Neutralising Russia’s Tycoons

This weekend the Internet was awash with the video of Independent owner Alexander Lebedev livening up a pre-recorded TV debate by thumping verbal aggressor and property developer Sergei Polonsky, who once gained ignoble notoriety for branding anyone with less than $1 billion a ‘loser’.   As the bespectacled Lebedev leaped to his feet to smack his fellow guest, tearing through doubtless designer jeans, it seemed that the KGB agent still lurking deep inside that well-groomed corporate body had momentarily been released.  Indeed, Lebedev’s following comments, which spoke of ‘neutralizing the threat’, seemed designed to evoke the dark days of his judo-chopping tenure as a KGB lieutenant colonel.

Meanwhile the other story involving a beleaguered tycoon continues to develop, though the beating of Mikhail Prokhorov, remains, at this stage, only figurative.  Having apparently overstepped the boundaries of his very much Kremlin-encircled ‘opposition party’ and been ousted as leader of Right Cause, Russia’s third richest man unleashed some searing criticism of ‘puppetmaster’ Vladislav Surkov.  It wouldn’t be long however, before Surkov would regain control of the strings.  Today’s Telegraph reports on how a conciliatory Prokhorov is now taking pains to avoid any more punches from his ‘allies’ in the Kremlin:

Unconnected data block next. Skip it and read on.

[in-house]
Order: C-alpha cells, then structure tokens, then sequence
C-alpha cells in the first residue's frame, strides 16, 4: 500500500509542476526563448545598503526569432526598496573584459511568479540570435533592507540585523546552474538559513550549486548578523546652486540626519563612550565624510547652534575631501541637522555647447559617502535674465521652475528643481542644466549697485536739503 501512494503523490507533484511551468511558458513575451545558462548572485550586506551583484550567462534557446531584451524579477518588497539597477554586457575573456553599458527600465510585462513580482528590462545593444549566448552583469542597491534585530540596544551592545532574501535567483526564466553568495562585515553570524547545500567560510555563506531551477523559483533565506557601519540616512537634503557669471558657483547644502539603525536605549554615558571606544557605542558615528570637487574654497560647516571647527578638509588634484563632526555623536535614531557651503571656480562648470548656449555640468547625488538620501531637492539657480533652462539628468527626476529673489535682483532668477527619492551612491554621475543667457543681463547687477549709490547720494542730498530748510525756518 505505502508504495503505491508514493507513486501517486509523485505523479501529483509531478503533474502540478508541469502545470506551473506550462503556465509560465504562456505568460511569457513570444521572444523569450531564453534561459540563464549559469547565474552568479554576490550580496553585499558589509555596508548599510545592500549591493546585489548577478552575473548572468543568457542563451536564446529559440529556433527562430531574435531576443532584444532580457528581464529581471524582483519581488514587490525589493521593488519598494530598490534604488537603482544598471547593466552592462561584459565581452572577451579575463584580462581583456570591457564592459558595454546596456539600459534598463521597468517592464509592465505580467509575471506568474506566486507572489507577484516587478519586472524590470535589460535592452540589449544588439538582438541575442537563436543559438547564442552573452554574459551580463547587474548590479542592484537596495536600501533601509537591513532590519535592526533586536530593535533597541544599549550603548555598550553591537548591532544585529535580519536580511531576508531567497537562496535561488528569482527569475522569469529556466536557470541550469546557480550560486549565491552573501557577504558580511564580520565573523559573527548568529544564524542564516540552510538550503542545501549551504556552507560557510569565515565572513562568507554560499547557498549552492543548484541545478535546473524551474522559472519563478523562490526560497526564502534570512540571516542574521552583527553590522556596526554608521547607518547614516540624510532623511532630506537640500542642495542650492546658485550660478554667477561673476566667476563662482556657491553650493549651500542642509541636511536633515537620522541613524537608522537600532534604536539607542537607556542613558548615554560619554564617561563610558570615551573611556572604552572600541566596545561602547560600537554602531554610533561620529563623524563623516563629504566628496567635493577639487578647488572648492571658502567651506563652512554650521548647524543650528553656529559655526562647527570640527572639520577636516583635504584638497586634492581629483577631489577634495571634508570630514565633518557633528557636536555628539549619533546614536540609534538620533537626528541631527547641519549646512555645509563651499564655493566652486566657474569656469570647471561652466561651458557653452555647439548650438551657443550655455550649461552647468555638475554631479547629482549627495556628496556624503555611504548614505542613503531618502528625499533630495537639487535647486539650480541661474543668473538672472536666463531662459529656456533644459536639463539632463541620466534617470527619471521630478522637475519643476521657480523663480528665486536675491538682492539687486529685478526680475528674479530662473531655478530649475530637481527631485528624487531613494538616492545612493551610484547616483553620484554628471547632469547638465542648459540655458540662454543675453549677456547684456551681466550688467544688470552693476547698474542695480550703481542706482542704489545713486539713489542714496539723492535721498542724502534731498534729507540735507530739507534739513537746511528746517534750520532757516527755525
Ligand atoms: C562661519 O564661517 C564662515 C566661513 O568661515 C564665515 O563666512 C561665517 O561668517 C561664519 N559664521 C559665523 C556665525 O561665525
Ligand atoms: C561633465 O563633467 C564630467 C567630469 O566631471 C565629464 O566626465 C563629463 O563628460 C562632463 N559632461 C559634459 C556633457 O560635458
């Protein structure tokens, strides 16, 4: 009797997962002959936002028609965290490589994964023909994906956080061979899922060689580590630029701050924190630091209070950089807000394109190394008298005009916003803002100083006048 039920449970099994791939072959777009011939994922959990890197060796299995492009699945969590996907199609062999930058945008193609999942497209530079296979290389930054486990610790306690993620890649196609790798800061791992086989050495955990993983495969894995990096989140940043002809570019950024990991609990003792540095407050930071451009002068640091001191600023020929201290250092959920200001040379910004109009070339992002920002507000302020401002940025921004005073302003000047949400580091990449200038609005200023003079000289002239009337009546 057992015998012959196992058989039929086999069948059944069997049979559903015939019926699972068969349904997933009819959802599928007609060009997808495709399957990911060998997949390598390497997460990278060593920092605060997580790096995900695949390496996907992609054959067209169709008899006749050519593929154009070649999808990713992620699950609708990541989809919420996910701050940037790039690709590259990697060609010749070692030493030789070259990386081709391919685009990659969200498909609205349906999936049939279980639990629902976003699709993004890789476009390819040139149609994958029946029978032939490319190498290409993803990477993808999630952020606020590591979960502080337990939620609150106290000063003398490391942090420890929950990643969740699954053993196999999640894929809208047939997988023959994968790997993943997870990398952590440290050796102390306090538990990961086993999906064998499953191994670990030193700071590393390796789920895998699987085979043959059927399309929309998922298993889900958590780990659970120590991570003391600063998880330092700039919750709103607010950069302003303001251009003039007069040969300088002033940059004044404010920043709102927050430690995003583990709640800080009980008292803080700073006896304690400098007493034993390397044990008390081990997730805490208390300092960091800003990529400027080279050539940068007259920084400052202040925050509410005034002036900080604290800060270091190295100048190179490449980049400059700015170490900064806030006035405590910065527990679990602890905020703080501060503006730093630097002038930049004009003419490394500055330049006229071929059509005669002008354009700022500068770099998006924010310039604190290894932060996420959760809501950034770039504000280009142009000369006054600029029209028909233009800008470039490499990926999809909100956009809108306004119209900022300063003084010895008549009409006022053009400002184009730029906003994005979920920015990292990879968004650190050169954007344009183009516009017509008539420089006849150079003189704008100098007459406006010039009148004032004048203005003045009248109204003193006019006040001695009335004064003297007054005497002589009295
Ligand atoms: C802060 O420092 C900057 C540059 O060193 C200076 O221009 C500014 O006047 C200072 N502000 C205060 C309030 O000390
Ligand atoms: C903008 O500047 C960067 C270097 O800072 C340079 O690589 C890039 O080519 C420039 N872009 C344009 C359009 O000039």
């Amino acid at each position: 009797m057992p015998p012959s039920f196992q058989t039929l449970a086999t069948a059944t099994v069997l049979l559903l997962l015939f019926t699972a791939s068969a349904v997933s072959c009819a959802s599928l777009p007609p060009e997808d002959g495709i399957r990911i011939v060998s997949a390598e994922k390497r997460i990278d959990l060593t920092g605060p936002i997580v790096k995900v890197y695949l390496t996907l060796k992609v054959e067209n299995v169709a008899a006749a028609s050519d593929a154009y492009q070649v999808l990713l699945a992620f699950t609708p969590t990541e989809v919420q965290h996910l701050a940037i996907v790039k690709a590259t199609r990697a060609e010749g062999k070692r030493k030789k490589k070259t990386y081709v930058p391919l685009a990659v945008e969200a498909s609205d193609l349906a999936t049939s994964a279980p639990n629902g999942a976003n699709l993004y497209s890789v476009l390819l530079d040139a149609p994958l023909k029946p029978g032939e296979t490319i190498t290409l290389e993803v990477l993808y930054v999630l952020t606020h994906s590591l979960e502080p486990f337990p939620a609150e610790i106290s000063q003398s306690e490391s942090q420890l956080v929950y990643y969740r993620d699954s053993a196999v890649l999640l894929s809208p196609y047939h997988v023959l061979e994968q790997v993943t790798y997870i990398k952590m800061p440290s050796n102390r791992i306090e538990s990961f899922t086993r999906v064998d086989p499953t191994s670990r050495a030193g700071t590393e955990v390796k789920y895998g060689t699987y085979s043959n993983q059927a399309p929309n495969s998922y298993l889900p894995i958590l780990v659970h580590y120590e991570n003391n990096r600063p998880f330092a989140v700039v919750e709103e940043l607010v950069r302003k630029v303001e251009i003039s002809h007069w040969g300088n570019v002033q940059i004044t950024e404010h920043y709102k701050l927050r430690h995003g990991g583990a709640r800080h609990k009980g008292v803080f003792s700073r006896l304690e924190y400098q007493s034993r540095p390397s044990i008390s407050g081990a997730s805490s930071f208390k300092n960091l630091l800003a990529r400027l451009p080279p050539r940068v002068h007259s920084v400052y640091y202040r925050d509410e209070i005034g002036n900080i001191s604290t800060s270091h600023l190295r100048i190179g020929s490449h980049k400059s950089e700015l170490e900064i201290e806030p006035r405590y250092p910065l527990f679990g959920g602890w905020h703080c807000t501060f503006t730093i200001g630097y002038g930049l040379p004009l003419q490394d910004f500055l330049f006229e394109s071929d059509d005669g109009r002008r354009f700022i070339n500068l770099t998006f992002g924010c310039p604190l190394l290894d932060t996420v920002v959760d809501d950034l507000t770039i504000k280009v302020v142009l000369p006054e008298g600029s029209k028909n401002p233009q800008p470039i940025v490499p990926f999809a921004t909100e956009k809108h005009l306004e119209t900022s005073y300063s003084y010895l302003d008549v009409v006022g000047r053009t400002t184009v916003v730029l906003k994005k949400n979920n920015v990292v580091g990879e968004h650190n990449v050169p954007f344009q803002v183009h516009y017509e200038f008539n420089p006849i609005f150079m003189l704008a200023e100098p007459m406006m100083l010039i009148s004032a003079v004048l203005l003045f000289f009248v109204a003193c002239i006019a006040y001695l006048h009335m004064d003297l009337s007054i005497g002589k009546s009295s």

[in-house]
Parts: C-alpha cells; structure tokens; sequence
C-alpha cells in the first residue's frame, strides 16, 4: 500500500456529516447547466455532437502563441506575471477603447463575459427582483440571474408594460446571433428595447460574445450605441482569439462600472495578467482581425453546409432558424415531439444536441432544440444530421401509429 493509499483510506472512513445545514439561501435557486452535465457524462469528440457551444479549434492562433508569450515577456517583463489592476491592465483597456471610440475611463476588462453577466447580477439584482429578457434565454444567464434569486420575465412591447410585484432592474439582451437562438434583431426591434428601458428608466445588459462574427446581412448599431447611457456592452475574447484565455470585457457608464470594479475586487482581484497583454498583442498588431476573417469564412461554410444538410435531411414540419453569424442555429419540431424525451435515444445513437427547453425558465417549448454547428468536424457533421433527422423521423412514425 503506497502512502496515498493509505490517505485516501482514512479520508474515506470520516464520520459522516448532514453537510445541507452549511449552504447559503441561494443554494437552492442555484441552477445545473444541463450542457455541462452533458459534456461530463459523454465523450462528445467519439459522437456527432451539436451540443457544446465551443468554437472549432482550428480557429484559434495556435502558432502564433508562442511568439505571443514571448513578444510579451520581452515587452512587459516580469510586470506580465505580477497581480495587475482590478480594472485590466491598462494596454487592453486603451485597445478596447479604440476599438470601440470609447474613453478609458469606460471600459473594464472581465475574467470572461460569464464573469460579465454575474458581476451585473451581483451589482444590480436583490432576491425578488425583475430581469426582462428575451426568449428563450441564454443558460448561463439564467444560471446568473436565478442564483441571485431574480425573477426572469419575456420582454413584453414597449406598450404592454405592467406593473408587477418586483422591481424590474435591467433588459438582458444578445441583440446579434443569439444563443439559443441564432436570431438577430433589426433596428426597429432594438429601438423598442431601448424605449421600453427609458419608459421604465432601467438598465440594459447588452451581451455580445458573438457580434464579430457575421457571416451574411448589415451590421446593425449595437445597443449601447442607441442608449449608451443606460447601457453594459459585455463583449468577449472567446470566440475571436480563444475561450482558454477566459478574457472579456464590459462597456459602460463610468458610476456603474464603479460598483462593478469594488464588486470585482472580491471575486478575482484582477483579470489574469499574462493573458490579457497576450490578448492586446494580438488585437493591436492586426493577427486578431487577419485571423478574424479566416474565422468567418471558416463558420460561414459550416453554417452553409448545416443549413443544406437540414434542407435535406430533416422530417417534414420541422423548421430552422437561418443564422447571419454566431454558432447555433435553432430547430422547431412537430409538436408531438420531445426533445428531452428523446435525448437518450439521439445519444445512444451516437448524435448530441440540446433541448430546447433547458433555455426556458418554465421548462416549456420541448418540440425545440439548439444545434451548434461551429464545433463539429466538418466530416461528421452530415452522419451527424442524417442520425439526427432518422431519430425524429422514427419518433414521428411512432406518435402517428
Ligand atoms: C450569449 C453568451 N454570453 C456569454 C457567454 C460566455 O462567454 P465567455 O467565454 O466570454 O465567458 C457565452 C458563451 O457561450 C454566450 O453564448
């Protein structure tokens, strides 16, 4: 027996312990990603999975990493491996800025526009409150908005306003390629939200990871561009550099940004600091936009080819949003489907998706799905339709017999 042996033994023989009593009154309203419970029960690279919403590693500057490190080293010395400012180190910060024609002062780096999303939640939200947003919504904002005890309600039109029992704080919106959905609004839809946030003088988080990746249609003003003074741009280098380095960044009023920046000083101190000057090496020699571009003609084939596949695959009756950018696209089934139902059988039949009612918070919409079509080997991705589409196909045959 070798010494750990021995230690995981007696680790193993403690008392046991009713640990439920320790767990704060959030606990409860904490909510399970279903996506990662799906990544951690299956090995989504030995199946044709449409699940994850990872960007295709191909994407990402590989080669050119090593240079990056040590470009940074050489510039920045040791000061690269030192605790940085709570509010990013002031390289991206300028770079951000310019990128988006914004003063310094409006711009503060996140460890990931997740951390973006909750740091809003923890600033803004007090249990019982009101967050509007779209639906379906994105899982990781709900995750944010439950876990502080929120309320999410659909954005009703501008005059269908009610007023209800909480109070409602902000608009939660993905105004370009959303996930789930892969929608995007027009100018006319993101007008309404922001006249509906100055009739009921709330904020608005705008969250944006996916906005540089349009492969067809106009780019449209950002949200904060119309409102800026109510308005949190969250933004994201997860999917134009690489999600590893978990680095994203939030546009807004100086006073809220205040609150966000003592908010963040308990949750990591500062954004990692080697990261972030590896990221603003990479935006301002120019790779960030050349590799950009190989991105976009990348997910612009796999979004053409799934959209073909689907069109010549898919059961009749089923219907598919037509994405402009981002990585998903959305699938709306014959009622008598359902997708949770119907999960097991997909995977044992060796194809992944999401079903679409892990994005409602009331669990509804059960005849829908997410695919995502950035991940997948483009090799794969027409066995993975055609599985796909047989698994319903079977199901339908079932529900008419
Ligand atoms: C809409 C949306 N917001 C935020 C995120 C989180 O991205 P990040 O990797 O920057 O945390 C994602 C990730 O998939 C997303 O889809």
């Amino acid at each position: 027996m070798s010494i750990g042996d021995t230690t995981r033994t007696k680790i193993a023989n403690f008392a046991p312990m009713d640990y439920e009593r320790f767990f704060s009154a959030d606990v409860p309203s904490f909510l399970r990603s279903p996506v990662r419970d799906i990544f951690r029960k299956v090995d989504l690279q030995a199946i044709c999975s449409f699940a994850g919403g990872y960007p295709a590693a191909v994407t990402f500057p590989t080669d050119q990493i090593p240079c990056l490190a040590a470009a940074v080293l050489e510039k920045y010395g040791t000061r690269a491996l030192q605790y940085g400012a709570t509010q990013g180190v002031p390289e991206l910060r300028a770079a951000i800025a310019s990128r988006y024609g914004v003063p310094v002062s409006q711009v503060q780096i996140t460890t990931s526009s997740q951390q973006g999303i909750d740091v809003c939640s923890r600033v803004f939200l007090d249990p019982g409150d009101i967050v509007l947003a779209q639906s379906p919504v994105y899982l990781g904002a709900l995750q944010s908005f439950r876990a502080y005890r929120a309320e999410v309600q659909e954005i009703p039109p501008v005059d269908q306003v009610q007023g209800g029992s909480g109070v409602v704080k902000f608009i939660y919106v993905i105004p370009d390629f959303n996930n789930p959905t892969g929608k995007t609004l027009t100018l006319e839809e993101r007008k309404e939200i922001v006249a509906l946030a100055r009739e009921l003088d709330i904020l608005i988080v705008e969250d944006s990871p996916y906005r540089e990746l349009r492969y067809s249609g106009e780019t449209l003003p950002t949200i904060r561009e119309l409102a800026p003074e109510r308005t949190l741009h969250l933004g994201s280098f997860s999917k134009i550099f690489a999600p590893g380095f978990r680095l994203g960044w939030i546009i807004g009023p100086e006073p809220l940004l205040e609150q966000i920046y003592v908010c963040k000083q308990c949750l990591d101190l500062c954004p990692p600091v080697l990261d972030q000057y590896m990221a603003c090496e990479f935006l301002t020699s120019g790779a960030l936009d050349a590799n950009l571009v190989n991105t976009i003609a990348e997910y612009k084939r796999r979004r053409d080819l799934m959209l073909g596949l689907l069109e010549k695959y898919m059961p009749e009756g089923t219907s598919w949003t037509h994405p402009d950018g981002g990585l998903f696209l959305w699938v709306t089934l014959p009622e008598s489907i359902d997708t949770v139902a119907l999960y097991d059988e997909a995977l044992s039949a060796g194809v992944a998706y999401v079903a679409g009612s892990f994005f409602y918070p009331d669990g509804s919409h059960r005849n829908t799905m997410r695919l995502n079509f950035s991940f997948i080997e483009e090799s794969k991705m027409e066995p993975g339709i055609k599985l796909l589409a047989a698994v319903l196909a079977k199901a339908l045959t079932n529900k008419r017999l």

In his first interview with a British newspaper since his outspoken comments last week, Mikhail Prokhorov, Russia’s third richest man, said he was confident that he would not repeat the fate of the last oligarch to defy the Kremlin, Mikhail Khodorkovsky, and be jailed.

“I am not afraid and see no threat,” the maverick oligarch told The Daily Telegraph, adding that he had allies in Russia’s political elite and that a battle was raging behind the Kremlin’s terracotta walls for the country’s future. “There is a conflict of different ideologies. There are the conservatives who don’t want to change anything and there are others who understand that urgent changes are needed. They are my allies.”


Sat in his command centre-style office in Moscow, Mr Prokhorov was noticeably at pains not to criticise Vladimir Putin, the prime minister, or President Dmitry Medvedev by name. But he did make it clear he thought it was time for some new faces at the top. “There has been a definite lack of new politicians in the world in the last 20 years and Russia is no exception.”

When asked whether he wanted to become president he said he had not thought about it and suggested it was better to ask “other people” what kind of president he would make.

Worried perhaps that he has gone too far in his conflict with the Kremlin, he insisted his decision to leave his party because of Kremlin infiltrators was “nothing personal”.